Under normal circumstances, the last days of pregnancy are scary enough for many expectant mothers. They now have to contend with a contagious virus, known to cause damage to placentas as well as lungs and other internal organs. It’s an obvious concern for their own health and their newborns who could experience difficulties in the womb or during labor.
In May, a study from Northwestern was released, discussing findings that the placentas of 16 expectant mothers who tested positive for COVID-19 showed damage following childbirth. The concern focused on abnormal blood flow from the mothers to their babies in utero. This raises a new concern about making changes to protocols in the monitoring of pregnant women during the coronavirus pandemic.
While most of the babies were delivered without issue, COVID-19 only surfaced within the last four or five months. The patients were already in their second and third trimesters of their pregnancies. This means we don’t yet know how long term placental damage due to an undetected coronavirus infection early in a pregnancy could affect a newborn, or whether it could pose complications during childbirth.
What is the main function of a placenta?
The placenta has a very important job. It carries oxygen and nutrients to your baby in the womb, which is crucial to healthy development. It also removes waste from your baby’s blood. A damaged placenta may fail to properly perform the functions necessary for your child’s healthy development and if it’s not caught early enough, the potential exists that you and your child could face a lifetime of severe medical issues.
Primary placental concerns due to COVID-19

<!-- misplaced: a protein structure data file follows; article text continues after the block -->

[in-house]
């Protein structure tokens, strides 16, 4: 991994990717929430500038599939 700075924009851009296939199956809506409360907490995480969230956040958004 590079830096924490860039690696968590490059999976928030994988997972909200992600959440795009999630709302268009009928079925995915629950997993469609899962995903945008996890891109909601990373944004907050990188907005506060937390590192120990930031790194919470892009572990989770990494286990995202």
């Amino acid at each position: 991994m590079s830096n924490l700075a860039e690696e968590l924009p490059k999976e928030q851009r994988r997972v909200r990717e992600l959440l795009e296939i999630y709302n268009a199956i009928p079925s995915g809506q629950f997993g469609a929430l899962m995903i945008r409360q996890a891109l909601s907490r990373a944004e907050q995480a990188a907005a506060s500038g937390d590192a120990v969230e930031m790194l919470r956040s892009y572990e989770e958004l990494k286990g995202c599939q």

One abnormality discovered in the patients studied is maternal vascular malperfusion of the placenta. This condition—which refers to a placental injury caused by altered blood flow—results in lesions on the placenta that can be responsible for:
- Low birth weight
- Increased delivery risks for low weight infants
- Preterm births
Another complication is intervillous thrombi or blood clots in the placenta. In essence, blood clots block the flow of oxygen and nutrients to your baby. They can also cause a condition known as placental abruption, which means your placenta has partially or completely detached from your uterus. Even if the clot didn’t fully block the blood flow to your baby, a placental abruption can, which may result in a loss of your baby.
Other effects of placental abruption include:
- Restricted growth in the womb that can end in stillbirth or avoidable medical complications
- Lack of oxygen, which can lead to birth defects such as cerebral palsy
- Premature birth
Early detection of COVID-19 in pregnant patients and frequent monitoring could be the key to staving off birth injuries that can turn into serious lifetime health conditions.
If your newborn has suffered an injury related to negligence during childbirth, you need a strong, aggressive personal injury lawyer with the resources and knowledge needed to hold the hospital and physician liable.
If the Georgia birth injury lawyers at Harris Lowry Manton LLP reveal through investigation that your newborn’s injury or illness could have been prevented, you may be entitled to recover damages. To receive a free case evaluation, call our Savannah office at 912-417-3774, our Atlanta office at 404-998-8847, or reach out to us through our contact page to tell us your story.